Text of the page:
I've heard about this - apparently it's got some unbelievable amount of high explosive in it - enough to level most of east London or something - surely it's a terrorist risk?

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I've heard about this - apparently it's got some unbelievable amount of high explosive in it - enough to level most of east London or something - surely it's a terrorist risk?

The wave front (Blast Wave propogation: interesting area) wouldn't reach East London.

It would however, created much devestation both sides of the Thames Estuary, both Kent and Essex.

Unfortunately, there is a very high risk that if the ship (Richard Montgomery; q.v.), did explode, then a sympathetic detonation could be triggered to the Methane Terminal on Canvey Island and associated plants.

Which would make the Flixborough Disaster and the Buncefield fire look like the Teddy Bears Picnic.

In the late 1970s, the IRA bomber Gerard Tuit and an another, mined the Canvey Methane terminal: luckily, their IED failed to detonate.

I was involved in certain security activities back in the early 1980s of sensitive facilities in this area.

It is potentially a very worrying scenario.

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Classic listening - Hancock's Half Hour: The Unexploded Bomb

Fast forward to 1'57" for the start of the actual programme.

Sid: 'It's a big metal thing with fins on it, and 'Gott strafe England - Heil Hitler!' painted on the side. I tried giving it a few good hard whacks with a hammer, but it still wouldn't budge...'

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Several years ago, on a warm summer's evening, I decided to run up and down Caswell Bay in the dark shouting at God, the Universe and marvelling in the cool feel of the moist sand beneath my feet, the sound of crashing waves nearby and the beautiful stars above.

The tide was out but coming in. I ran up and down the beach.

Some say I did it naked. Some say I did not. I know neither as I was alone with myself, my thoughts and the Universe.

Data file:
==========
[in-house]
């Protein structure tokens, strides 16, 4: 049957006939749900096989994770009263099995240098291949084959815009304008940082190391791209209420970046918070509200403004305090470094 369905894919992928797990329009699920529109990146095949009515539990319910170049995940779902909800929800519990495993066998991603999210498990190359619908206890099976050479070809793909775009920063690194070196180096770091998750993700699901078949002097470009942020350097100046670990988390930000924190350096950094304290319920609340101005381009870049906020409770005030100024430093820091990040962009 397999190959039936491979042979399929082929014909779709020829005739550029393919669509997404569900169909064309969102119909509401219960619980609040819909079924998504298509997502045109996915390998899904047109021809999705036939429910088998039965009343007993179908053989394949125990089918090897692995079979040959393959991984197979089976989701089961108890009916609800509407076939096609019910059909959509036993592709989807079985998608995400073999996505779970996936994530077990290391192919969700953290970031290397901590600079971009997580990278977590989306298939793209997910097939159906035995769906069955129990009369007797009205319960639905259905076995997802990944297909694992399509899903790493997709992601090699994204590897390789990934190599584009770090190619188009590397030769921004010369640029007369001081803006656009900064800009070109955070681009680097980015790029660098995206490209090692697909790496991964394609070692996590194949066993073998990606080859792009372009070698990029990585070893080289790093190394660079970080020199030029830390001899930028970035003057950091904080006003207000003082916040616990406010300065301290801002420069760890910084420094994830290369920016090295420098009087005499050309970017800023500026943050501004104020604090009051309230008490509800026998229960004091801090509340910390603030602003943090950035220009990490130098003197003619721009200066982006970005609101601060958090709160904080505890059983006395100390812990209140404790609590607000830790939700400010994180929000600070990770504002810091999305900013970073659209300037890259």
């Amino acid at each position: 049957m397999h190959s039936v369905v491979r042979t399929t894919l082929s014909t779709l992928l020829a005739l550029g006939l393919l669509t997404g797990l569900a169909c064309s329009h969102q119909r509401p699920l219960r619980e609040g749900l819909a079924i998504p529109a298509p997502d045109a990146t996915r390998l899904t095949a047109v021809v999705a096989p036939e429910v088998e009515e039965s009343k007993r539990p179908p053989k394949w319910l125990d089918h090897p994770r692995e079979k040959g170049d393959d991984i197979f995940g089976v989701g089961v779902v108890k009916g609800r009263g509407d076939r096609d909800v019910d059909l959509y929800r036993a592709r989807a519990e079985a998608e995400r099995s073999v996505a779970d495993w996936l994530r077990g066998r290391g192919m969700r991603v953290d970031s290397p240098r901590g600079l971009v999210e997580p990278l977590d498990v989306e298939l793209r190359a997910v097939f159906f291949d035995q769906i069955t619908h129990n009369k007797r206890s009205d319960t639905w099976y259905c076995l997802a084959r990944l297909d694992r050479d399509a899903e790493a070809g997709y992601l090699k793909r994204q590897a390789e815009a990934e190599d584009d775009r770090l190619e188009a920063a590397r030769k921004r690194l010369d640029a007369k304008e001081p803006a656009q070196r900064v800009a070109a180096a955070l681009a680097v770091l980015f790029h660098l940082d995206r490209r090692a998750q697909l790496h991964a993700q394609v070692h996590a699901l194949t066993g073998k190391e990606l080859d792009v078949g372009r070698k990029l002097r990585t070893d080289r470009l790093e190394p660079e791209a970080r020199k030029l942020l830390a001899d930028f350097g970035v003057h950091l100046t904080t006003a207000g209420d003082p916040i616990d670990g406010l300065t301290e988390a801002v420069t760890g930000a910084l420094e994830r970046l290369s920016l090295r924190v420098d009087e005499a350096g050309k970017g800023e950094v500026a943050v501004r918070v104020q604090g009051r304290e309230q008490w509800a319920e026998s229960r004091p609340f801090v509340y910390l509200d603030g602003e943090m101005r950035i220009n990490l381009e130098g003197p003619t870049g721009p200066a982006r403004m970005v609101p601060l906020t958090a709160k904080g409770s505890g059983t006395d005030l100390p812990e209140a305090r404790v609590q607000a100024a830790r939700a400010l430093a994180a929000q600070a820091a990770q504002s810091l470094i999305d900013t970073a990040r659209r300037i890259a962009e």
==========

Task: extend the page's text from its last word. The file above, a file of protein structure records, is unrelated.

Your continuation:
The following day the beach was closed off after a WW2 mine was found on it and the army was called in to blow it up!

:blink:

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I've heard about this - apparently it's got some unbelievable amount of high explosive in it - enough to level most of east London or something - surely it's a terrorist risk?

I think that's the Richard Montgomery, located off Sheppey island.

Boom!

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A few years ago I took the young "p" on a tour of the Western Front,largely in response to Blackadder.At one point we went into a wood and there were neat little piles of shells at intervals just as they had been left 80+ years before.Amongst the debris was a cooking pot with distinctive shrapnel holes in it and strewn around were several pieces of bone that had presumably been those around the pot at the time.Away from the more visited areas there is a lot of WW1 stuff remaining and apparently there have been numerous injuries in recent times to farmers.

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Guest X-QUORK
A few years ago I took the young "p" on a tour of the Western Front,largely in response to Blackadder.At one point we went into a wood and there were neat little piles of shells at intervals just as they had been left 80+ years before.Amongst the debris was a cooking pot with distinctive shrapnel holes in it and strewn around were several pieces of bone that had presumably been those around the pot at the time.Away from the more visited areas there is a lot of WW1 stuff remaining and apparently there have been numerous injuries in recent times to farmers.

Crikey. Did you tell anyone?

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I've heard about this - apparently it's got some unbelievable amount of high explosive in it - enough to level most of east London or something - surely it's a terrorist risk?